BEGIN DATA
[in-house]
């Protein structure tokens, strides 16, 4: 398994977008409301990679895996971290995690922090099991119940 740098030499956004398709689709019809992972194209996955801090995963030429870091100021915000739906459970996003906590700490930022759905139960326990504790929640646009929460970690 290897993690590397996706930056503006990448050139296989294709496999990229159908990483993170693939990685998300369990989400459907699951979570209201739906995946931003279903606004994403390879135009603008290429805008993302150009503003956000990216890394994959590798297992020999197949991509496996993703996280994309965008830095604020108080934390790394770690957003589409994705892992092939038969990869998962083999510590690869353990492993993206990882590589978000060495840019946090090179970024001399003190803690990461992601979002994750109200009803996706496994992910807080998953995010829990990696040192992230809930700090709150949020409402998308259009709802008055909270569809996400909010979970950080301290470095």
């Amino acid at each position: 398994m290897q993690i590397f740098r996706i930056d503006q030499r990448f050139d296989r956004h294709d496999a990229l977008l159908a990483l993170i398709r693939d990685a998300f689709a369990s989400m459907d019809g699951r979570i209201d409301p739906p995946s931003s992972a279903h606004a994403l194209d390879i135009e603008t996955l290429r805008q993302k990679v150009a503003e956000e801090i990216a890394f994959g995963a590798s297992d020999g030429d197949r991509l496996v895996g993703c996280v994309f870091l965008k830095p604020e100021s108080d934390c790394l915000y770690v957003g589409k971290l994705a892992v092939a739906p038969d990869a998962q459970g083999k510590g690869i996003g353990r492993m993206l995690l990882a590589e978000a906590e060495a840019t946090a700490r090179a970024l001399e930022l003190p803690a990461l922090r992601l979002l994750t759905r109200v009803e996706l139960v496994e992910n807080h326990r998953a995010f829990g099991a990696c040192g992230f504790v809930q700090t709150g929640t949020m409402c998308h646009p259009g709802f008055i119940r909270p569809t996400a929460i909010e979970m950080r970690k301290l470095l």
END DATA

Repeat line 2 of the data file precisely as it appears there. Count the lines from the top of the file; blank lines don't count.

């Protein structure tokens, strides 16, 4: 398994977008409301990679895996971290995690922090099991119940 740098030499956004398709689709019809992972194209996955801090995963030429870091100021915000739906459970996003906590700490930022759905139960326990504790929640646009929460970690 290897993690590397996706930056503006990448050139296989294709496999990229159908990483993170693939990685998300369990989400459907699951979570209201739906995946931003279903606004994403390879135009603008290429805008993302150009503003956000990216890394994959590798297992020999197949991509496996993703996280994309965008830095604020108080934390790394770690957003589409994705892992092939038969990869998962083999510590690869353990492993993206990882590589978000060495840019946090090179970024001399003190803690990461992601979002994750109200009803996706496994992910807080998953995010829990990696040192992230809930700090709150949020409402998308259009709802008055909270569809996400909010979970950080301290470095």